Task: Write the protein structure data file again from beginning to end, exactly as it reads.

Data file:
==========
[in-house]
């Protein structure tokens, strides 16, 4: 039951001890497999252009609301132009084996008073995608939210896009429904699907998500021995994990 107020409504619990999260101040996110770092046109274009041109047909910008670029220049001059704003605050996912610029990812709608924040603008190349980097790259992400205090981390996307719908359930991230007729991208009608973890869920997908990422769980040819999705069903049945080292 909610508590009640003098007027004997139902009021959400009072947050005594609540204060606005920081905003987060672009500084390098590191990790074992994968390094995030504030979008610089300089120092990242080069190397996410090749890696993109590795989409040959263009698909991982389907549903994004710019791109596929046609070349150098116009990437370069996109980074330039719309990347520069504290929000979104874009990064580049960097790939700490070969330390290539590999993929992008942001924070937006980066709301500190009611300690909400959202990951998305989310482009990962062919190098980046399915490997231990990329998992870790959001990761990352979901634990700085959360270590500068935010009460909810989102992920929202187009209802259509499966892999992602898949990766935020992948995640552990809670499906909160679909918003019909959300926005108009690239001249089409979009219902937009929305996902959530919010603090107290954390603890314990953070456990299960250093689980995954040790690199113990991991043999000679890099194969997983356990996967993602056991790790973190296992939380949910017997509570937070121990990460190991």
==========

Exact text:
[in-house]
């Protein structure tokens, strides 16, 4: 039951001890497999252009609301132009084996008073995608939210896009429904699907998500021995994990 107020409504619990999260101040996110770092046109274009041109047909910008670029220049001059704003605050996912610029990812709608924040603008190349980097790259992400205090981390996307719908359930991230007729991208009608973890869920997908990422769980040819999705069903049945080292 909610508590009640003098007027004997139902009021959400009072947050005594609540204060606005920081905003987060672009500084390098590191990790074992994968390094995030504030979008610089300089120092990242080069190397996410090749890696993109590795989409040959263009698909991982389907549903994004710019791109596929046609070349150098116009990437370069996109980074330039719309990347520069504290929000979104874009990064580049960097790939700490070969330390290539590999993929992008942001924070937006980066709301500190009611300690909400959202990951998305989310482009990962062919190098980046399915490997231990990329998992870790959001990761990352979901634990700085959360270590500068935010009460909810989102992920929202187009209802259509499966892999992602898949990766935020992948995640552990809670499906909160679909918003019909959300926005108009690239001249089409979009219902937009929305996902959530919010603090107290954390603890314990953070456990299960250093689980995954040790690199113990991991043999000679890099194969997983356990996967993602056991790790973190296992939380949910017997509570937070121990990460190991």